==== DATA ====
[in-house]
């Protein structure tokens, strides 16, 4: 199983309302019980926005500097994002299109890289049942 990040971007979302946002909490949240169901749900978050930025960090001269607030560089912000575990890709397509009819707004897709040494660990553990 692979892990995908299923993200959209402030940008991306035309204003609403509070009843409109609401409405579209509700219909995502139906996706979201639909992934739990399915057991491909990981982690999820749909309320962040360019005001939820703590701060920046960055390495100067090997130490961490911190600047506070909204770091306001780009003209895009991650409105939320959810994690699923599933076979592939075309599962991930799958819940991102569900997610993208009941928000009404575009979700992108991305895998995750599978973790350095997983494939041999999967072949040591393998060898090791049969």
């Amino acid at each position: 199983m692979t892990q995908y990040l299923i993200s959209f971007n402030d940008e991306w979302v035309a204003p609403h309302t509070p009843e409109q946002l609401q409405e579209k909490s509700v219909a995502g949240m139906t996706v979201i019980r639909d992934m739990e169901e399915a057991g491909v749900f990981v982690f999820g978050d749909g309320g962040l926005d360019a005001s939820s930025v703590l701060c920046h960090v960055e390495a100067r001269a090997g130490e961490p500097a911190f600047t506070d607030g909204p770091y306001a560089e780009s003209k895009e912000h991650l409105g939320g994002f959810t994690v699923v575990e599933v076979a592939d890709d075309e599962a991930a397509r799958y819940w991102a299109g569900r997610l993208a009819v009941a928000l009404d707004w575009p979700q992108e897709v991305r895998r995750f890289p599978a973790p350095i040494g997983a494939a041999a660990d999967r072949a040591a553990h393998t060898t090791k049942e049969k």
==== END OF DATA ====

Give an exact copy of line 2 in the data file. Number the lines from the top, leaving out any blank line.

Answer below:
């Protein structure tokens, strides 16, 4: 199983309302019980926005500097994002299109890289049942 990040971007979302946002909490949240169901749900978050930025960090001269607030560089912000575990890709397509009819707004897709040494660990553990 692979892990995908299923993200959209402030940008991306035309204003609403509070009843409109609401409405579209509700219909995502139906996706979201639909992934739990399915057991491909990981982690999820749909309320962040360019005001939820703590701060920046960055390495100067090997130490961490911190600047506070909204770091306001780009003209895009991650409105939320959810994690699923599933076979592939075309599962991930799958819940991102569900997610993208009941928000009404575009979700992108991305895998995750599978973790350095997983494939041999999967072949040591393998060898090791049969």